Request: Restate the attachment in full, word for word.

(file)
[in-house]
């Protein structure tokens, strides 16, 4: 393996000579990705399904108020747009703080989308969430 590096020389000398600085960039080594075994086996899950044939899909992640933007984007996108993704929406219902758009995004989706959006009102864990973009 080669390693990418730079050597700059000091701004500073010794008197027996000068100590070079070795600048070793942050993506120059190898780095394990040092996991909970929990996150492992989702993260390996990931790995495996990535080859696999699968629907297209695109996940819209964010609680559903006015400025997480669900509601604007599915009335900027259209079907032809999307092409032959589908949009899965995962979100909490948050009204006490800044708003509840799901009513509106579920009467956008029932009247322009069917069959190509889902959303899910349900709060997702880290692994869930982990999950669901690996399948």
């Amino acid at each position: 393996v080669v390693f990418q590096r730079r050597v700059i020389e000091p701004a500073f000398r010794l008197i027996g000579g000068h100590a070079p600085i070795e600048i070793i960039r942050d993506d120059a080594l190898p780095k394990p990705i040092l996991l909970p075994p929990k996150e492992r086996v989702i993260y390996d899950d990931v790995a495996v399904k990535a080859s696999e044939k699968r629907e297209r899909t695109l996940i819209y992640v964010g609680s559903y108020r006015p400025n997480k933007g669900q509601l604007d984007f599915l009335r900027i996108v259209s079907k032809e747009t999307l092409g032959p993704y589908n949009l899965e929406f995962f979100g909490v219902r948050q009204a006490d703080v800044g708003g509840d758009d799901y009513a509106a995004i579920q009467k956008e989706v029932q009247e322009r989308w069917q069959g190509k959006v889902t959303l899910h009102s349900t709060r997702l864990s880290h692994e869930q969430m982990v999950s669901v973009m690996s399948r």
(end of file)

[in-house]
């Protein structure tokens, strides 16, 4: 393996000579990705399904108020747009703080989308969430 590096020389000398600085960039080594075994086996899950044939899909992640933007984007996108993704929406219902758009995004989706959006009102864990973009 080669390693990418730079050597700059000091701004500073010794008197027996000068100590070079070795600048070793942050993506120059190898780095394990040092996991909970929990996150492992989702993260390996990931790995495996990535080859696999699968629907297209695109996940819209964010609680559903006015400025997480669900509601604007599915009335900027259209079907032809999307092409032959589908949009899965995962979100909490948050009204006490800044708003509840799901009513509106579920009467956008029932009247322009069917069959190509889902959303899910349900709060997702880290692994869930982990999950669901690996399948």
């Amino acid at each position: 393996v080669v390693f990418q590096r730079r050597v700059i020389e000091p701004a500073f000398r010794l008197i027996g000579g000068h100590a070079p600085i070795e600048i070793i960039r942050d993506d120059a080594l190898p780095k394990p990705i040092l996991l909970p075994p929990k996150e492992r086996v989702i993260y390996d899950d990931v790995a495996v399904k990535a080859s696999e044939k699968r629907e297209r899909t695109l996940i819209y992640v964010g609680s559903y108020r006015p400025n997480k933007g669900q509601l604007d984007f599915l009335r900027i996108v259209s079907k032809e747009t999307l092409g032959p993704y589908n949009l899965e929406f995962f979100g909490v219902r948050q009204a006490d703080v800044g708003g509840d758009d799901y009513a509106a995004i579920q009467k956008e989706v029932q009247e322009r989308w069917q069959g190509k959006v889902t959303l899910h009102s349900t709060r997702l864990s880290h692994e869930q969430m982990v999950s669901v973009m690996s399948r």